We thank E. Ohtani and W. F. McDonough for advice and guidance. The KamLAND experiment is supported by a Grant-in-Aid for Specially Promoted Research under grant 16002002 of the Japanese Ministry of Education, Culture, Sports, Science and Technology the World Premier International Research Center Initiative (WPI Initiative), MEXT, Japan and the US Department of Energy (DOE) grants DEFG03-00ER41138 and DE-AC02-05CH11231, as well as other DOE grants to individual institutions. The reactor data are provided by courtesy of the following electric associations in Japan: Hokkaido, Tohoku, Tokyo, Hokuriku, Chubu, Kansai, Chugoku, Shikoku and Kyushu Electric Power Companies, Japan Atomic Power Company and Japan Atomic Energy Agency. The Kamioka Mining and Smelting Company has provided service for activities in the mine.

Earth and Environmental Sciences

The Department of Earth and Environmental Sciences at UIC offers education and research opportunities in the dynamic processes that modify our environment, including those influenced by human activity, and that shape the earth and other planetary bodies. Our students receive broad training in interdisciplinary earth science and, with faculty, conduct research that involves field work around the globe, laboratory investigations on campus and at national facilities, and computational modeling and simulations of big data.

We offer three degree programs: Bachelor of Science (BS), Master of Science (MS), and Doctor of Philosophy (PhD). A minor in Earth and Environmental Sciences is also available to undergraduate students. As a department, we prioritize supporting diverse identities, creating inclusive environments, and ensuring education and research opportunities are equitable. We invite you to explore our programs and consider the opportunities they provide for future careers.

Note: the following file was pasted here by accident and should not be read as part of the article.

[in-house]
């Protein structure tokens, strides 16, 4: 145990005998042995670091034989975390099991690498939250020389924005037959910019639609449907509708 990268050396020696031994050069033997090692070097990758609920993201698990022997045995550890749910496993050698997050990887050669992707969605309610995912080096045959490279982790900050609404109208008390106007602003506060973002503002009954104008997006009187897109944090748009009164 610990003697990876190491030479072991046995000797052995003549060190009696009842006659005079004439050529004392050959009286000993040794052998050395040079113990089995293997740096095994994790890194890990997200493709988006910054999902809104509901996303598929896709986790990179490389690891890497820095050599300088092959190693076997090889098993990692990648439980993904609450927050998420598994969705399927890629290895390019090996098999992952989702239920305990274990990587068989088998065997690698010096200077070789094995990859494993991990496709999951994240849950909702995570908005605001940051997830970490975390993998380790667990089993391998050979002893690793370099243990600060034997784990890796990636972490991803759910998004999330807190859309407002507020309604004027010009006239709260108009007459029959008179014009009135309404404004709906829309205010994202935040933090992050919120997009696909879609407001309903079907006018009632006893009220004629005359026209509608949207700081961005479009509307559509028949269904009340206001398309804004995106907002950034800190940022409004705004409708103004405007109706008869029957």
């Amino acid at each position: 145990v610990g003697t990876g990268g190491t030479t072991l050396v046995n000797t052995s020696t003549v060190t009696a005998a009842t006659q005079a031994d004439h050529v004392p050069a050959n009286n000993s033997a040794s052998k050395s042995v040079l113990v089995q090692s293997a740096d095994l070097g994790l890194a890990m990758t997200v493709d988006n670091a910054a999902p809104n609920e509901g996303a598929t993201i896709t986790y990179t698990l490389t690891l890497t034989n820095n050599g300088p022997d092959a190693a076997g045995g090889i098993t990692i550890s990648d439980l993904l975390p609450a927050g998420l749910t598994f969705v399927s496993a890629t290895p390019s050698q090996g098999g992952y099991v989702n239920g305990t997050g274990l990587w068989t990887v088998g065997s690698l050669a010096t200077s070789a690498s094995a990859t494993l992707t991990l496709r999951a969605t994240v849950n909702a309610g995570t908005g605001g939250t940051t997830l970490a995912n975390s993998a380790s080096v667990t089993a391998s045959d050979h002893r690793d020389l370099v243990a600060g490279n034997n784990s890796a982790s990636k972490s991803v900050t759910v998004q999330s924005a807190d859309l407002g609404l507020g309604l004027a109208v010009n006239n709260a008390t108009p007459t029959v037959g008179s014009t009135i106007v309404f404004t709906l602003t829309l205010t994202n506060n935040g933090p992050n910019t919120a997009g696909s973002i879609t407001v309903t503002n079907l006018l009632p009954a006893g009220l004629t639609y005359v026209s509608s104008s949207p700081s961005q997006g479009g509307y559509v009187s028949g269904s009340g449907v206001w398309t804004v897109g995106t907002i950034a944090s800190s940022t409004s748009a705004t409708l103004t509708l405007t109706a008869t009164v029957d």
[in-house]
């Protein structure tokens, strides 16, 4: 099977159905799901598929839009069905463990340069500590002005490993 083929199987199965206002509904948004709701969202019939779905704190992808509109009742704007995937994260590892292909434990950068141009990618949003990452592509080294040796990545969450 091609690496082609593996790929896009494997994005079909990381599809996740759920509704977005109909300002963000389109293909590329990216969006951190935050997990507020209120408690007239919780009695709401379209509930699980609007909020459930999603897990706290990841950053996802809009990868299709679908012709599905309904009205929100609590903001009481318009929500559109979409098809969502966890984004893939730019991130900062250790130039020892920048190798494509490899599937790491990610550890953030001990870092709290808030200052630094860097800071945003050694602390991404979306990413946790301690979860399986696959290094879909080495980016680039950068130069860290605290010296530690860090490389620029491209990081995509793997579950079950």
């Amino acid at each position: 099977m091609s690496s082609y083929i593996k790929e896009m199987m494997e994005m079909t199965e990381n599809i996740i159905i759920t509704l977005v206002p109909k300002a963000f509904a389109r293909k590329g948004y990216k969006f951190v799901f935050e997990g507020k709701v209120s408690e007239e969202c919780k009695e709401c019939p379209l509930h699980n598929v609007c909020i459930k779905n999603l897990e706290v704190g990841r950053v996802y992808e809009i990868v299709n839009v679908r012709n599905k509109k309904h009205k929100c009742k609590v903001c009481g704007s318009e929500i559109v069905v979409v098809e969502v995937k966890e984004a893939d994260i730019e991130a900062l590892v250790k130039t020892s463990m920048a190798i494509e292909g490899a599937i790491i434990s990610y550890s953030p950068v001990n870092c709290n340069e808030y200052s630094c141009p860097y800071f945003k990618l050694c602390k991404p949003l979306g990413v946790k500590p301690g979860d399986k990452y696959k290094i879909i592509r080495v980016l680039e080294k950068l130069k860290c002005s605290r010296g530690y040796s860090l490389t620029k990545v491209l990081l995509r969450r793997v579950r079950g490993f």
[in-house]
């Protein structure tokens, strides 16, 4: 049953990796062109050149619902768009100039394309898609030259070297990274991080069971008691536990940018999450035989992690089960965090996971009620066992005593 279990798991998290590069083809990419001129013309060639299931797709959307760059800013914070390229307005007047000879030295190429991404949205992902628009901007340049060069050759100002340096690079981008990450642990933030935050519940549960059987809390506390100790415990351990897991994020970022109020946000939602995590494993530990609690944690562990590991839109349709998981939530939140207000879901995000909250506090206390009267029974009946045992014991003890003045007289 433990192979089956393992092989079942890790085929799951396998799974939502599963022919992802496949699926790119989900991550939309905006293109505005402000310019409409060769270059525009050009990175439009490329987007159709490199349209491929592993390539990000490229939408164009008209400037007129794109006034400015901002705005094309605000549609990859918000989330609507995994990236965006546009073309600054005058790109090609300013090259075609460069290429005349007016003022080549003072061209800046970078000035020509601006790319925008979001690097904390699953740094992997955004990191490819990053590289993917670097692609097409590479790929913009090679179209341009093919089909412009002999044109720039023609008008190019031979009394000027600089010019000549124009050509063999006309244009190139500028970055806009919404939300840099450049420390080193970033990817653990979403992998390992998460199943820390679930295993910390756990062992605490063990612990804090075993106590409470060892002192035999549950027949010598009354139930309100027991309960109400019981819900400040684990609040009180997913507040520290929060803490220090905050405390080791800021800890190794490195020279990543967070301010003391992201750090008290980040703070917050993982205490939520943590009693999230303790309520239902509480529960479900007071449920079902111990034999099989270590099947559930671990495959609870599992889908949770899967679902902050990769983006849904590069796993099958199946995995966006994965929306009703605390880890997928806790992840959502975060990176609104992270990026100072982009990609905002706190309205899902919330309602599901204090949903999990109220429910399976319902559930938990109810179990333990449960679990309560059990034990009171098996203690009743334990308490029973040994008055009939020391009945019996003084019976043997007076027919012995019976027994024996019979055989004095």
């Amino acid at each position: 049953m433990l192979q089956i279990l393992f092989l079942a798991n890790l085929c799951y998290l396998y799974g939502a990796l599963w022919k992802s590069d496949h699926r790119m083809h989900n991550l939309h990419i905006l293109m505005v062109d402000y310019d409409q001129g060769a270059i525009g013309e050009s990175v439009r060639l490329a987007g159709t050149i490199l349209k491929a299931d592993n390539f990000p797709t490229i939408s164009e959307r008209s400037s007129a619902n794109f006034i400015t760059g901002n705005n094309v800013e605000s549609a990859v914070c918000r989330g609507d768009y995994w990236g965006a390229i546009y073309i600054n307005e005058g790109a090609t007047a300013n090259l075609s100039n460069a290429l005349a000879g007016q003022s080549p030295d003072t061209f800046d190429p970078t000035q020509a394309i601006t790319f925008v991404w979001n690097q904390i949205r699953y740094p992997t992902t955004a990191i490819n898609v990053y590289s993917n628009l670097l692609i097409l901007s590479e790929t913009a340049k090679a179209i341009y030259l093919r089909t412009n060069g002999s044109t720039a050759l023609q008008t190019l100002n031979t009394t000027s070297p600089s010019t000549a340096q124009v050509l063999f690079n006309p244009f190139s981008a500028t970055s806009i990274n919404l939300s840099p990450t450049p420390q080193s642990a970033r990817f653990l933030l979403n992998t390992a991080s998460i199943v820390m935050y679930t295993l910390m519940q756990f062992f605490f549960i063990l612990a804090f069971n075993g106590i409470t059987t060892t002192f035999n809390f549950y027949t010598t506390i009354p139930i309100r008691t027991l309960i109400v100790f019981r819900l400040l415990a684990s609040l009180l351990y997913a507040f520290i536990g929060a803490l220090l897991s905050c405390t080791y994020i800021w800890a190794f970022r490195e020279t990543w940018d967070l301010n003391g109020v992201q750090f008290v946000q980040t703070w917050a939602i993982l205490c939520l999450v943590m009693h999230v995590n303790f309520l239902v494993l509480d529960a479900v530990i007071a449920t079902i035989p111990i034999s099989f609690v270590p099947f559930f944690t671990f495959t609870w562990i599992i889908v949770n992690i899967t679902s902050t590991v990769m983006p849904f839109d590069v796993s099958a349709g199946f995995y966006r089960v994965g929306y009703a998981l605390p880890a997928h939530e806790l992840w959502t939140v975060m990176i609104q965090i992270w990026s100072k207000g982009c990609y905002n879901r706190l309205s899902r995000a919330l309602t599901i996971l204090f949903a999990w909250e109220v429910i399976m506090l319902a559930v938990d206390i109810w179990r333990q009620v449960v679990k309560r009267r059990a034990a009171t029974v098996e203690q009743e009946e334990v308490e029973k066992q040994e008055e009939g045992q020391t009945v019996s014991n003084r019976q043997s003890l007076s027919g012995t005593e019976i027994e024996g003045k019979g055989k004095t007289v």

Author information


School of Earth and Atmospheric Sciences, Georgia Institute of Technology, Atlanta, GA, USA

Kazumi Ozaki & Christopher T. Reinhard

NASA Astrobiology Institute, Alternative Earths Team, Mountain View, CA, USA

Kazumi Ozaki & Christopher T. Reinhard

NASA Postdoctoral Program, Universities Space Research Association, Columbia, MD, USA

Department of Earth and Planetary Science, Graduate School of Science, The University of Tokyo, Bunkyo-ku, Tokyo, Japan

Department of Systems Innovation, School of Engineering, The University of Tokyo, Bunkyo-ku, Tokyo, Japan

Analysis Engineering Department, Hitachi Power Solutions Co., Ltd., Hitachi-Shi, Ibaraki, Japan

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K.O. and E.T. developed the hypothesis. K.O., E.T. and C.T.R. designed the study. K.O. constructed the quantitative framework and performed experiments with the sGRB model. P.K.H. and Y.N. carried out the experiments with the coupled model. K.O., P.K.H., Y.N. and C.T.R. analysed the results. K.O., E.T. and C.T.R. wrote the paper with input from P.K.H. All authors discussed and contributed intellectually to the interpretation of the results.